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Subject: Re: [boost] [outcome] Exception safety guarantees
From: Andrzej Krzemienski (akrzemi1_at_[hidden])
Date: 2017-05-27 22:57:05

2017-05-28 0:45 GMT+02:00 Peter Dimov via Boost <boost_at_[hidden]>:

> Andrzej Krzemienski wrote:
>> But tell me this. Consider the example with class Man above:
>> ```
>> struct Man { std::string fist_name, last_name; };
>> Man m1 = {"April", "Jones"};
>> Man m2 = {"Theresa", "May"};
>> try {
>> m2 = m1; // suppose it throws
>> }
>> catch(...) {
>> }
>> ```
>> Object m2 after recovering from stack unwinding may be in the state
>> {"April", "May"}, which is a "valid state". Would you call it a valid state?
> It depends on the invariant of Man. Assuming no invariant, yes, it's
> valid. It doesn't crash if I access it.
> Same with outcome<T>: if I assign to it and it fails:
>> o1 = o2; // assume basic guarantee
>> provided I get transactional guarantee, I know what its value is. But if
>> I get "basic guarantee" as you describe it (valid but unspecfied state),
>> what good does it make that I can safely call has_value() if the object
>> contains a different value than o1 or o2 had initially?
> What good it makes is that you can call has_value() on it without crashing.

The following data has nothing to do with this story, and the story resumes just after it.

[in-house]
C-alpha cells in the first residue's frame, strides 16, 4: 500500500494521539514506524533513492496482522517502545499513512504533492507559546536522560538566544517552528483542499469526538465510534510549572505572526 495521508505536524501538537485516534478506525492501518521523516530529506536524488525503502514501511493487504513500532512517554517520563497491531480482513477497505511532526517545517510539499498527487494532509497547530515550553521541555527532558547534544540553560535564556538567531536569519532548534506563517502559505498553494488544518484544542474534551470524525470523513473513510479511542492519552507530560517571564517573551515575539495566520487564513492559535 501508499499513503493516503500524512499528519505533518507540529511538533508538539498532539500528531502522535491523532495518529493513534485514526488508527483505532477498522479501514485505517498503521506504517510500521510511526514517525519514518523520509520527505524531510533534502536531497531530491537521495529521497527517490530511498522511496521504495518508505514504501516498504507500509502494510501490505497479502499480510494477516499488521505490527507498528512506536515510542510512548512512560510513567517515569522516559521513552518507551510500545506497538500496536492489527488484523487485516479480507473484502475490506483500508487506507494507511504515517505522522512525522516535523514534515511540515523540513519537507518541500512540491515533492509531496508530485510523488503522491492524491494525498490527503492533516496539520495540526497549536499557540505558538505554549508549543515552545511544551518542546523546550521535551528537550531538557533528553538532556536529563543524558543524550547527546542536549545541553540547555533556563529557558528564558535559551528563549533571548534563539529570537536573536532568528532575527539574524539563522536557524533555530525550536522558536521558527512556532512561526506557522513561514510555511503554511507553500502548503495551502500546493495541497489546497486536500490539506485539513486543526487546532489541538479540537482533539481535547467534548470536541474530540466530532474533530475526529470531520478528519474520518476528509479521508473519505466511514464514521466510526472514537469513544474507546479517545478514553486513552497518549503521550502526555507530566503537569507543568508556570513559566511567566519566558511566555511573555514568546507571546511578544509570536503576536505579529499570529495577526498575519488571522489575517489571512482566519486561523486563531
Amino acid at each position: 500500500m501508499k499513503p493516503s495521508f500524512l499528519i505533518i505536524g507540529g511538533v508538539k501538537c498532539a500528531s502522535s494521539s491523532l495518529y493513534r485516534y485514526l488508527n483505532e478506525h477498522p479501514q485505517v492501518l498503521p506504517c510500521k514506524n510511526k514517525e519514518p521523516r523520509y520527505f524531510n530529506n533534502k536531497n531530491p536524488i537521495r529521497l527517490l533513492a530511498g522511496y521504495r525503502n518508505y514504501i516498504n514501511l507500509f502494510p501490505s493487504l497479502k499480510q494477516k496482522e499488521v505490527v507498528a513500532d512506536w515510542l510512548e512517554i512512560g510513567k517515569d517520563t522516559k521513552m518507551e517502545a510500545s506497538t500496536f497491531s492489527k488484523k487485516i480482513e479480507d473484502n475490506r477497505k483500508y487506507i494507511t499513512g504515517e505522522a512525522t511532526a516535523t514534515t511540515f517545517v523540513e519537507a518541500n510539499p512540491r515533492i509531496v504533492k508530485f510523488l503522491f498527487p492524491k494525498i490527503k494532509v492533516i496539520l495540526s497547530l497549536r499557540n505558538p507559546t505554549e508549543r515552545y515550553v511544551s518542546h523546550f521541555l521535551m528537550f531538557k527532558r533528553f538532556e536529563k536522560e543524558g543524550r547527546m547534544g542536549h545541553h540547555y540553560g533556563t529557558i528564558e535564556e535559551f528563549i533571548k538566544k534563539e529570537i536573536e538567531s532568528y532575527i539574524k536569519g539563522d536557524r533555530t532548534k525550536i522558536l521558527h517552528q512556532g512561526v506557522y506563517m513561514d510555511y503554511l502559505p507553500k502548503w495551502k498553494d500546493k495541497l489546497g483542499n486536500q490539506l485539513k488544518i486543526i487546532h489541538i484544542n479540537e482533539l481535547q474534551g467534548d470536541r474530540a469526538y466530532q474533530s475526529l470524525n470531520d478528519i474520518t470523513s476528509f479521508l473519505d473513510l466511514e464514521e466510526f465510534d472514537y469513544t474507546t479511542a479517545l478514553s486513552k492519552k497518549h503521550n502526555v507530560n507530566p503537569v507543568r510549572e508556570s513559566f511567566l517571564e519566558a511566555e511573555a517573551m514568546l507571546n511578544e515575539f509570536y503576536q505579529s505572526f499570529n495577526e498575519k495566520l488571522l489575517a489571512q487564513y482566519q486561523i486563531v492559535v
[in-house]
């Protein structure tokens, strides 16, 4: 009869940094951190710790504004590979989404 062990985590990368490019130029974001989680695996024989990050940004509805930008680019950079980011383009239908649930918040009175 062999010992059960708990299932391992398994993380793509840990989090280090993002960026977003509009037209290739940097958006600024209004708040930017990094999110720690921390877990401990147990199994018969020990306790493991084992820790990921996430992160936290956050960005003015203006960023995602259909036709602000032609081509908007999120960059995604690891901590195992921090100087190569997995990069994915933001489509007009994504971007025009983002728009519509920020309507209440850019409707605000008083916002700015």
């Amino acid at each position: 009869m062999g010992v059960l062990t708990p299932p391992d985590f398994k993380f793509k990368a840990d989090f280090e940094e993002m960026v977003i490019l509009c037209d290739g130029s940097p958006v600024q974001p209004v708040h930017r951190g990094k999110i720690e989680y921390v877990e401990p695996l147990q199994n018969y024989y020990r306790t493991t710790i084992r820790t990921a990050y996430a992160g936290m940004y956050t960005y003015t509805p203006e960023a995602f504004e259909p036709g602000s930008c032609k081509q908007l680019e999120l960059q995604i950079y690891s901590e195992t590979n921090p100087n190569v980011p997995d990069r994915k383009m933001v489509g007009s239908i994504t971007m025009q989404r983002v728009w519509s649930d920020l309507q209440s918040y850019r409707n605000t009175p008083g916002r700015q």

> Without this guarantee, you could never safely call has_value() on a
> foreign object without checking valueless() first.

Hold on. I am talking about "valueless_by_exception" which cannot happen
for just any reason: only when you tried to mutate the object and it threw
an exception in the middle. I am not talking about a default constructed
state. I get the result from the function:

expected<T, E> o = fun();
// (*)
if (o.has_value()) ...

Upon the call to has_value() how is it possible that I am experiencing the
valueless_by_exception state? Either I was trying to assign a different
value in between (what I marked with (*)) and caught exception (in which
case I am doing something fishy), or function fun() is already returning a
valueless_by_exception, but why? because it inside again is assigning, and
try-catching the assignment, which again is fishy.

IOW, my claim is that if in your code you have concerns whetherr calling
has_value is safe in the face of valueless_by_exception, you are doing
something wrong (catching exceptions prematurely).


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